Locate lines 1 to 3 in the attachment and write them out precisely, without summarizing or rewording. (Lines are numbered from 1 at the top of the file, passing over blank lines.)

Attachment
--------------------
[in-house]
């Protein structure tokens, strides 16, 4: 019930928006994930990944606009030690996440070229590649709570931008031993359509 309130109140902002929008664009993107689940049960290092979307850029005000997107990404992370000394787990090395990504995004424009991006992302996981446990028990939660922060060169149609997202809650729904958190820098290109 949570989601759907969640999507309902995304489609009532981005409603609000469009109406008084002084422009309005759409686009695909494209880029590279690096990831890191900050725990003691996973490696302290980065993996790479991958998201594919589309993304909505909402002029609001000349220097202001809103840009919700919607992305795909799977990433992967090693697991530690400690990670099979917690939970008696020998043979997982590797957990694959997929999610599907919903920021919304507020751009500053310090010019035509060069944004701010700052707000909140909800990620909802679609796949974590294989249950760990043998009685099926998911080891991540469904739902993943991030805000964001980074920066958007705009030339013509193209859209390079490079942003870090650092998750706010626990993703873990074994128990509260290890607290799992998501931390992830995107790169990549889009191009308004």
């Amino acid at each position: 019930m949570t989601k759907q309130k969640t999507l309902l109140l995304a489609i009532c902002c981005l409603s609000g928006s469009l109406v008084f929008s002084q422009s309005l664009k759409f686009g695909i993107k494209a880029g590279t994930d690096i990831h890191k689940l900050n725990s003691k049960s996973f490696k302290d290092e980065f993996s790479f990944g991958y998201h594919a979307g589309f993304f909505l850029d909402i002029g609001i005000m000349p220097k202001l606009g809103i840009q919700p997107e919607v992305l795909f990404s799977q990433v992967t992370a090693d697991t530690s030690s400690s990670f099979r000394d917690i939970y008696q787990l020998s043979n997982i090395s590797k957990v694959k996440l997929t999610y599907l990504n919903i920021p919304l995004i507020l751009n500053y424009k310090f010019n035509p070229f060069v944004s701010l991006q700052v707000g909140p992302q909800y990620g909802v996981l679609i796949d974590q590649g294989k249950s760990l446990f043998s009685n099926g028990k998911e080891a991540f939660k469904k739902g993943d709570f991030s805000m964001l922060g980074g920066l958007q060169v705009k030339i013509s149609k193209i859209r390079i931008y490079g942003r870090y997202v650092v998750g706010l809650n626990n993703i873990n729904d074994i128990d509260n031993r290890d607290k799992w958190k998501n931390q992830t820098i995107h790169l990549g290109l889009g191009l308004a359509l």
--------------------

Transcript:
[in-house]
């Protein structure tokens, strides 16, 4: 019930928006994930990944606009030690996440070229590649709570931008031993359509 309130109140902002929008664009993107689940049960290092979307850029005000997107990404992370000394787990090395990504995004424009991006992302996981446990028990939660922060060169149609997202809650729904958190820098290109 949570989601759907969640999507309902995304489609009532981005409603609000469009109406008084002084422009309005759409686009695909494209880029590279690096990831890191900050725990003691996973490696302290980065993996790479991958998201594919589309993304909505909402002029609001000349220097202001809103840009919700919607992305795909799977990433992967090693697991530690400690990670099979917690939970008696020998043979997982590797957990694959997929999610599907919903920021919304507020751009500053310090010019035509060069944004701010700052707000909140909800990620909802679609796949974590294989249950760990043998009685099926998911080891991540469904739902993943991030805000964001980074920066958007705009030339013509193209859209390079490079942003870090650092998750706010626990993703873990074994128990509260290890607290799992998501931390992830995107790169990549889009191009308004």
């Amino acid at each position: 019930m949570t989601k759907q309130k969640t999507l309902l109140l995304a489609i009532c902002c981005l409603s609000g928006s469009l109406v008084f929008s002084q422009s309005l664009k759409f686009g695909i993107k494209a880029g590279t994930d690096i990831h890191k689940l900050n725990s003691k049960s996973f490696k302290d290092e980065f993996s790479f990944g991958y998201h594919a979307g589309f993304f909505l850029d909402i002029g609001i005000m000349p220097k202001l606009g809103i840009q919700p997107e919607v992305l795909f990404s799977q990433v992967t992370a090693d697991t530690s030690s400690s990670f099979r000394d917690i939970y008696q787990l020998s043979n997982i090395s590797k957990v694959k996440l997929t999610y599907l990504n919903i920021p919304l995004i507020l751009n500053y424009k310090f010019n035509p070229f060069v944004s701010l991006q700052v707000g909140p992302q909800y990620g909802v996981l679609i796949d974590q590649g294989k249950s760990l446990f043998s009685n099926g028990k998911e080891a991540f939660k469904k739902g993943d709570f991030s805000m964001l922060g980074g920066l958007q060169v705009k030339i013509s149609k193209i859209r390079i931008y490079g942003r870090y997202v650092v998750g706010l809650n626990n993703i873990n729904d074994i128990d509260n031993r290890d607290k799992w958190k998501n931390q992830t820098i995107h790169l990549g290109l889009g191009l308004a359509l």